Most apps in App Store are basically lifeless

Last updated 09:04 12/07/2014
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Buried: With 60,000 new apps every month, many of them are never discovered.

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This post was originally published on Mashable.

Apple's App Store is touting some impressive accomplishments to mark its sixth birthday this week. For starters, there have been 75 billion downloads to date and developers have earned $US15 billion for their creations.

But according to a report from mobile analytics company Adjust about the iOS app life cycle, nearly 80 per cent of the 1.2 million apps currently available are just sitting in the App Store with hardly any downloads at all.

Adjust uses the term “zombie app” to describe an app that doesn't get measurable attention to regularly receive rankings in the top lists on the App Store. In June, 953,387 apps out of the 1,197,087 available ones (or 80 per cent) were zombie apps, up from 75 per cent in December 2013 and 70 per cent in June 2013.

These percentages may seem high, but the low number of downloads is driven by the fact that app discovery is still a major issue for developers.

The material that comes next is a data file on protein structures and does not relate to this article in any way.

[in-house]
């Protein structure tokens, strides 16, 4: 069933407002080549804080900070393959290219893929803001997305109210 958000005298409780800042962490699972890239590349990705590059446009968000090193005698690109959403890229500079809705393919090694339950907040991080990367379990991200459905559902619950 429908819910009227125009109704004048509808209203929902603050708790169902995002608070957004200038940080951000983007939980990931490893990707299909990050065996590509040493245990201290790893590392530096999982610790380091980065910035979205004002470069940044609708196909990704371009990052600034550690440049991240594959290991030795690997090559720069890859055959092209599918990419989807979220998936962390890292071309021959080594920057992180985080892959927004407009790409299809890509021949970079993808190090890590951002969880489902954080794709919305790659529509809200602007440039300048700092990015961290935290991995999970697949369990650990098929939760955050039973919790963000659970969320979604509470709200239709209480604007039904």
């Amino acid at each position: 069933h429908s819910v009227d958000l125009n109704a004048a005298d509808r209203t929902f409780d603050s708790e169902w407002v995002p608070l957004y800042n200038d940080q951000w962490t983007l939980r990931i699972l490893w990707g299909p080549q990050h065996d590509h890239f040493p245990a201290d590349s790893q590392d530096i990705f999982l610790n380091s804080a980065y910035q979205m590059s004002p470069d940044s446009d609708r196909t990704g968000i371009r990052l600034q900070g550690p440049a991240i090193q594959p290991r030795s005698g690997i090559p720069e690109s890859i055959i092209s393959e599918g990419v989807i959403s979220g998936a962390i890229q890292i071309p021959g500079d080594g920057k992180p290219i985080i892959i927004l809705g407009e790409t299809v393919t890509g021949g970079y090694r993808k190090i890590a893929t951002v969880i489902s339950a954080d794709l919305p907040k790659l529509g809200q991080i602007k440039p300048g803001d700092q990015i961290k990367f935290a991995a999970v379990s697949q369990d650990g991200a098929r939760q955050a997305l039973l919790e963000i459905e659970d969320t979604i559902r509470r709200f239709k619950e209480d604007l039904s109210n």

With 60,000 apps added to the App Store every month, it's becoming increasingly more difficult for apps to stand out. According to Adjust, only one-fifth of apps were sufficiently visible in June.

"The line between living and zombie apps was set conservatively - an app had to rank on any of the 39,171 App Store top lists on two out of three days over the month," the company wrote in a statement.

Apple has more than 39,000 ranking lists to monitor popularity among different categories. It previously ranked the top 350 apps, but recently updated that list to highlight just the top 150, as people weren't looking beyond that ranking number. This has made it even harder for developers to rank.

The report also found that 21 per cent of software that entered the App Store over the years are now “dead” apps that no longer exist, either because they violated App Store terms and conditions or because they were removed by the developers themselves (like Flappy Bird). The categories with the most "dead" (or pulled) apps are books (27 per cent), entertainment (25 per cent) and utilities (25 per cent). Meanwhile, games are twice as likely to be pulled as apps in the general software category, the report found.

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